Country-style Cut Flowers — What? You’ve Never Heard of Chicken Feet Flowers?

Way down the red dirt road, past the house that sells goats,  where your cell phone doesn’t work, we use a lot of things other people forgot about. Rotary phones. Clotheslines. Dial-up. Out here, florist flowers are for funerals only. 

But we have cut flowers by the armload, by the bucket or vase-full.

These are 15-inch stems in a vase with oak leaf hydrangea. You can include Chicken Feet Flowers with other flowers in water. Or leave them out of the water and they slowly dry. Generally, they’ll last about three weeks without water.

Momma still cuts flowers from the yard to take to church on Sunday.  On Saturday evening we’d cut whatever looked good, let them rest in water, and take them up early Sunday morning.  I don’t even go to church. But I sure do miss that and it makes me sad that she has to miss it too.

Bouquets of fragrant country flowers bring memories and tie us to the old ways.  Black-eyed Susan, and blue hydrangea, cat whiskers, and cast iron plant.

Now there are people further on down the road, in the swamp who still have real country flowers; cartwheel lily, hot water flower,  jewels of Opar, and dog fennel.

But the most obscure, most country bumpkin flower name I ever heard, has to be from way down Gum Swamp Road.  

Chicken feet flowers.  Put the ugly raw image out of your head. Imagine the girls with their toenails painted bright pink, fluffy feathers, tarted-up-for Sa’dny-night beautiful chicken feet.

I”m telling you, not even in a high-tone flower shop in AT-Lan-Taa, uptown, will you find a more elegant, architectural stem. Practically mo´durn.  Hunkered down in old lady country gardens long enough, it’s time for chicken feet flowers to come out.

In early June, they’re yellow or kind of orange. By the Forth of July, they’re red, white, and blue. In one ladies garden, she’s real fancy, they’re gold. So you see, they make the perfect cut flower as they can be varied in color as the booth that sells old spray paint aisle at the flea market.

Unlike their salty-fried namesake, which will make you drink a ton of tea, chicken feet flowers don’t even need water. That’s right. You cut them and drop them in a vase.  Or tin can.  Or a plastic bleach bottle with the top cut off. No floral gel or funky recipes with pennies or Seven-up. They’ll last for weeks.

Now that’s you’ve discovered them, help me out. Do they need an updated cool name? Is it even ethical to re-name something just so that we can sell them?  How about Fairy Wand Flowers?  Or something timely pulled from a Disney movie?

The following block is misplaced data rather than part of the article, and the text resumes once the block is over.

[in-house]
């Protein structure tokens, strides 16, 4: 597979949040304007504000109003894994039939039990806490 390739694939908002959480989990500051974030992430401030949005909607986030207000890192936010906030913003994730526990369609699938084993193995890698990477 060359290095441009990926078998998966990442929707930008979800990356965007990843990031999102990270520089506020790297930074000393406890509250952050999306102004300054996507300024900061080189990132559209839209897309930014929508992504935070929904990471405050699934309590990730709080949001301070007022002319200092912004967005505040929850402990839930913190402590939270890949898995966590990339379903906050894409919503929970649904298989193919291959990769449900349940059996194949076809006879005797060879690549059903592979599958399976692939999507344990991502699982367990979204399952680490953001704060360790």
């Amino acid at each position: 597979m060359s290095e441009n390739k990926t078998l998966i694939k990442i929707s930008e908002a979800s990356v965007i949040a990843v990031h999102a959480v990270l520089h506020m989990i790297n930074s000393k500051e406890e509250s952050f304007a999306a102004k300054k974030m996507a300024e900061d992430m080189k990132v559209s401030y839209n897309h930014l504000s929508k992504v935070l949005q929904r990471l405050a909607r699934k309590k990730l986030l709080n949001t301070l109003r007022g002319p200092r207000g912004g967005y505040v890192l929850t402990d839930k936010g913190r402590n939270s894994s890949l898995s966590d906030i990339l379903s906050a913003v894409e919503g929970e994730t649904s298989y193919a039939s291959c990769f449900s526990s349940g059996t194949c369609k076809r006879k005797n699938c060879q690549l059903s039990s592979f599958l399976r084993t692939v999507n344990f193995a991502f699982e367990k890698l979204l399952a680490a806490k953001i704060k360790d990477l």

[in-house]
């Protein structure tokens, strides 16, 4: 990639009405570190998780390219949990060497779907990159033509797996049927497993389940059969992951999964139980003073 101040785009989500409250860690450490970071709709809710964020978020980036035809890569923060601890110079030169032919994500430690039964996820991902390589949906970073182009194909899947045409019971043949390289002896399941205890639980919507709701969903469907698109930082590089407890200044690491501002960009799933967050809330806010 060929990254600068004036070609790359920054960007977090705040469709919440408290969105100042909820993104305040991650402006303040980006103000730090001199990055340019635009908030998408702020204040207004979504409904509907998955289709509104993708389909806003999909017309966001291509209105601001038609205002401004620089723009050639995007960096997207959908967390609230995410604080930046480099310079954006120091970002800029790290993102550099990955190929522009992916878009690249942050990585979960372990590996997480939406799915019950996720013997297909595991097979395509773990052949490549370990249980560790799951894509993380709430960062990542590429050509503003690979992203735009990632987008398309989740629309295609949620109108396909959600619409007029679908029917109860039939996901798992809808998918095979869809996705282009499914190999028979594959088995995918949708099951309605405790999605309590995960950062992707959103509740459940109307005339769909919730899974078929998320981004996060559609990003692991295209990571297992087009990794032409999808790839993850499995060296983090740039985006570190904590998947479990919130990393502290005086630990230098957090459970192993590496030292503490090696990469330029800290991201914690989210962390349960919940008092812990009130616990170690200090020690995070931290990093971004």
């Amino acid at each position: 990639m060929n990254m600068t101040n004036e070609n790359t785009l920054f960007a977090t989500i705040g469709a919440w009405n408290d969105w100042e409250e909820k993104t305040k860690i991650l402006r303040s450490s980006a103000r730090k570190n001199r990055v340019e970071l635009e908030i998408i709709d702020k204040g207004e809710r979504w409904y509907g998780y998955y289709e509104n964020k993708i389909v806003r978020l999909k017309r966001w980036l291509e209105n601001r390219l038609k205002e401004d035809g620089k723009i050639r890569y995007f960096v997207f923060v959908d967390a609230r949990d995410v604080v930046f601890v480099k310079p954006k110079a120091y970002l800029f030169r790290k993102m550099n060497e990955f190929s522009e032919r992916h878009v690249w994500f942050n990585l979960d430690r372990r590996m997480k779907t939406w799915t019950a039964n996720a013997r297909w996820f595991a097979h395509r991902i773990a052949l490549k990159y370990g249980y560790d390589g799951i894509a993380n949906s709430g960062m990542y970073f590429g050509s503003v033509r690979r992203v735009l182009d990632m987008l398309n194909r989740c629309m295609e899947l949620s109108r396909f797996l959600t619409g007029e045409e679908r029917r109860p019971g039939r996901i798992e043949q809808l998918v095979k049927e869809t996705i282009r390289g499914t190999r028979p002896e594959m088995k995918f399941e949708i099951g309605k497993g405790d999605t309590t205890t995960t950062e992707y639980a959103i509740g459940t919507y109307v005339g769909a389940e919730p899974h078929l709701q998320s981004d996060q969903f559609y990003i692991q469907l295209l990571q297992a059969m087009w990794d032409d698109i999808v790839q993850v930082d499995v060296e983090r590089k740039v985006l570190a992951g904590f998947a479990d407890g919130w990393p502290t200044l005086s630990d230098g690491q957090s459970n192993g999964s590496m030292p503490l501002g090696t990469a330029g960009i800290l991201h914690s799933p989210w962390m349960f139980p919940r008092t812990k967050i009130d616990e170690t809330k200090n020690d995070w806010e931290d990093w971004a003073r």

In one way, we already change them. Check out Tom’s Fourth of July Flowers.  With the right spray paint, they could do a Lady Gamecock Chicken Foot Bouquet. Or a Tiger-Caught-a-Chicken-Foot Flowers.

I know yall. I’ve been off the farm

and seen the world and I know that you all know a lot. You are urbanity-defined. Sophisticating, a subscriber to Oxford American, Garden & Gun AND watcher of documentaries — especially about deep south country stuff.  You probably wonder why you’ve never heard of these. 

Maybe there’s some anthropologist working on it right now.  More likely some therapist is working on why I like telling these stories. Making things up.  You see, I’ve just told you a good one, a big one, a story I pulled right out of my little country-boy head.

I made up Chicken Feet Flowers. They’re just old crinum stems left after flowers fade.  But they are cool aren’t they?  And yep, we really do pick them, clean them and we really do ship bundles of them as gifts to your friends. (link below).

A business advisor, all the way from Chicago, told me that we had to figure a way to sell our excess flowers. Y’all know I put a lot of stock in what smart ladies from Chicago have to say about our farm.

The truth is that when I put these things in a vase when I tell that little story, everybody smiles, everybody falls for chicken feet flowers.








  1. Lois Hardeman on July 5, 2020 at 11:04 am

    Thanks for the info. Ihate tocutmy flowers. I had rather leave them so I can enjoy them longer in my yard. Now I can cut those stems and make a house arrangement with just greenery. I have pots of Clivia Lillies. Bet I can do the same with them Thanks again.

    • Jenks Farmer on July 5, 2020 at 5:23 pm

      Like a two for one sale!

  2. Gwyn Blackwood on June 6, 2021 at 9:01 am

    I love my chicken feet flowers!! Great story! My “Glorias” survived the snowpocalypse here in Texas. They have come back like gang busters!!!

  3. Smart W Howell on June 6, 2021 at 10:04 am

    Have some now. The deer broke a beautiful stem so bought it inside. The flowers were beautiful! I thought the “knots” left by each blossom might form a seed pod, but no yet. Just a pretty chicken foot flower in a face! ?????

  4. Suzanne Butler on June 6, 2021 at 10:09 am

    Boy-Hi-Dee, Sonny.
    You had me goin’ thar rite up ’til the end!!!

    • Jenks Farmer on June 7, 2021 at 3:30 pm

      I love that. Reminds me of my grandfather who’d tell the most serious story then end it with a totally ridiculous punch line.

  5. sandra on June 6, 2021 at 12:05 pm

    So, So funny. I’ll never see stems the same way again!
    Thanks for your new perspective…

    • Jenks Farmer on June 7, 2021 at 3:29 pm

      Find beauty!

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